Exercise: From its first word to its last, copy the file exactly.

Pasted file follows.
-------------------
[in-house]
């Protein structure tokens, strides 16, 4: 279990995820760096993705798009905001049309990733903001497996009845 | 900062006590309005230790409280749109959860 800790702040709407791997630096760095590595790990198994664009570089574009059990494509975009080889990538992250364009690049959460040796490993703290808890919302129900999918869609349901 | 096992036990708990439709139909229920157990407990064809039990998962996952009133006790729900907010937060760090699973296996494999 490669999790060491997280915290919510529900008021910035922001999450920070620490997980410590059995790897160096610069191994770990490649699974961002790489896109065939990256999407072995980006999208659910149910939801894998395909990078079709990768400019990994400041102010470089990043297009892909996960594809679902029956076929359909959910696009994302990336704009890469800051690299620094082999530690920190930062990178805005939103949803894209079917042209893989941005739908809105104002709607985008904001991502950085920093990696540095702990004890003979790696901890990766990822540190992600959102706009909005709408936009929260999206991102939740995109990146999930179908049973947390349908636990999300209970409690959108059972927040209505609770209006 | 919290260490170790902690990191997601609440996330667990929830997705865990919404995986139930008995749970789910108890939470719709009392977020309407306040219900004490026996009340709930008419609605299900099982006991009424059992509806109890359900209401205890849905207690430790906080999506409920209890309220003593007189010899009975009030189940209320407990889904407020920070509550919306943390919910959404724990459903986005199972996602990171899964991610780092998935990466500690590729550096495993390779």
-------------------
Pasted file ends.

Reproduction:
[in-house]
């Protein structure tokens, strides 16, 4: 279990995820760096993705798009905001049309990733903001497996009845 | 900062006590309005230790409280749109959860 800790702040709407791997630096760095590595790990198994664009570089574009059990494509975009080889990538992250364009690049959460040796490993703290808890919302129900999918869609349901 | 096992036990708990439709139909229920157990407990064809039990998962996952009133006790729900907010937060760090699973296996494999 490669999790060491997280915290919510529900008021910035922001999450920070620490997980410590059995790897160096610069191994770990490649699974961002790489896109065939990256999407072995980006999208659910149910939801894998395909990078079709990768400019990994400041102010470089990043297009892909996960594809679902029956076929359909959910696009994302990336704009890469800051690299620094082999530690920190930062990178805005939103949803894209079917042209893989941005739908809105104002709607985008904001991502950085920093990696540095702990004890003979790696901890990766990822540190992600959102706009909005709408936009929260999206991102939740995109990146999930179908049973947390349908636990999300209970409690959108059972927040209505609770209006 | 919290260490170790902690990191997601609440996330667990929830997705865990919404995986139930008995749970789910108890939470719709009392977020309407306040219900004490026996009340709930008419609605299900099982006991009424059992509806109890359900209401205890849905207690430790906080999506409920209890309220003593007189010899009975009030189940209320407990889904407020920070509550919306943390919910959404724990459903986005199972996602990171899964991610780092998935990466500690590729550096495993390779």